A term deposit and a bond both fall under the category of fixed incomes. They are relatively risk-free investments that you can use to diversify and strengthen your portfolio. And like all investment options, they both come with their fair share of pros and cons. To maximise your returns, you need to first understand how investment bonds and term deposits function in a real-world environment.
Term Deposit vs Bonds: Similarities and Differences
A term deposit functions like a high-interest savings account. You put your money into a term deposit and it will achieve higher returns than a regular bank account. An investment bond is a way of lending money to a government or a corporation. Because the entity owes you money, you can collect regular interest on the bond. When the bond has fully matured, the government or corporation must repay the original sum of the loan. Both are considered safe places to store your money, but term deposits are generally considered even safer than bonds.
Source: Financial Samurai
Building Your Financial Portfolio
Both term deposits and bonds can be important parts of a strong portfolio because they provide consistent returns. In the case of a term deposit or a government bond, the investor is virtually guaranteed a payout up to $250,000.
In the case of a term deposit, this investment strategy fully protects the holder against the volatility of the markets. So even if there’s a huge crash, the returns will not be affected. In the case of a government bond, a sovereign government has the option to raise taxes or to print money in order to keep up with their obligations. People who buy bonds sometimes refer to their revenue as coupon income, meaning a consistent stream of slow but steady returns. The capital stability looks great on your portfolio, even if it’s not a staggering display of wealth.
For a term deposit, it’s the interest rate that matters most when determining the yield. Term deposits generally lock in that interest rate at the very start, making it easy for investors to plan ahead. However, term deposits are an illiquid investment strategy. Once the money is locked away, an investor will have a difficult time cutting the term short. Bonds generally give investors the option to sell prior to maturation, making them more flexible and ultimately giving some investors more peace of mind if they run across an emergency situation.
Term Deposits vs Bonds: Pros and Cons
Term deposits have historically been a popular way to invest, but its low-interest rates have people rethinking their strategies. Because the interest rates are expected to remain low in Australia and because term deposits don’t account for inflation, the returns may not be enough to justify this investment strategy. Many financial experts are seeing people turn away from term deposits to investment grade bonds. Bonds offer higher returns when combined with riskier ventures, such as equity.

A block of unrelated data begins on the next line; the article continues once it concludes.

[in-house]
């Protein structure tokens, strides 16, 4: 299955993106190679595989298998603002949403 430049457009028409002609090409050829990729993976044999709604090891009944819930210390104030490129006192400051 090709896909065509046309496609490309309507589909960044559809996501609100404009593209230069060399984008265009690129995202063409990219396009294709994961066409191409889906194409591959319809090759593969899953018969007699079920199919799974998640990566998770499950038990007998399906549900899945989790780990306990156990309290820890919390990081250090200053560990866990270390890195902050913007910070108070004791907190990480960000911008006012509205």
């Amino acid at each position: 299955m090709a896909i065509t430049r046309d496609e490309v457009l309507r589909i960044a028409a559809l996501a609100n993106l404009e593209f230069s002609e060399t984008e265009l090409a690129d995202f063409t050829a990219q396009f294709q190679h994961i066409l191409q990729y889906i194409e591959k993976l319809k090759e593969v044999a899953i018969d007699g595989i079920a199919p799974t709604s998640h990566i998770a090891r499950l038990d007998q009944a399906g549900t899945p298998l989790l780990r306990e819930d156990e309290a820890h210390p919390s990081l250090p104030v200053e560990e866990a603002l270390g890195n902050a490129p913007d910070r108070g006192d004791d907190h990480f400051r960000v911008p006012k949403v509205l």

Investors do have to be careful though when choosing their bonds because some are riskier than others. With hundreds of categories available, investors have to do more research to find out exactly who they’re lending money to.
For example, a corporate bond may boast a higher return rate than a treasury bond, but it’s also less likely to be paid back (in full) to the investor. Bonds can also be traded on the secondary market so unlike a term deposit, their prices may rise and fall. This can work to an investor’s advantage, allowing for the possibility of capital gains if choosing to sell the bond before maturation.
However, price fluctuation can also work to an investor’s disadvantage if the prices continue to fall with every trade. The volatility of the bond market is typically nowhere near that of the general stock market. But there is no requirement to sell the bond, once you purchase, you know with precision your income to maturity. The market fluctuations do not impact the investments you hold.
As investors discover more about the wide world of corporate and government bonds, they’ll see the discrepancies between the yields of both. Corporate bonds tend to offer the most attractive terms, reflecting the risk behind them. But no matter which bonds an investor chooses, they’re more likely to see income returns over that capital growth.
Term Deposit Maturation
When a term deposit matures, investors will receive information from their financial institution about how much interest the account has earned and what investors can do next. If investors want to roll the money into their next deposit, they have the option to shop for a competitive interest rate so they can increase their return. The problem is that the difference between the lowest interest rate offered and the highest one an investor finds may be negligible. Until interest rates begin to climb again, experts are recommending term deposits for those with short-term investment goals who don’t want to take risks with corporate bonds.
Finding the Right Investment for You
When it comes to choosing between term deposits and investment bonds, there is no right or wrong answer. Every investment strategy depends on your current portfolio and your personal comfort level when considering the different risks.
If you are curious about the many different categories of investment bonds and want to learn more about how they fit into your portfolio, contact Australian Bond Exchange today.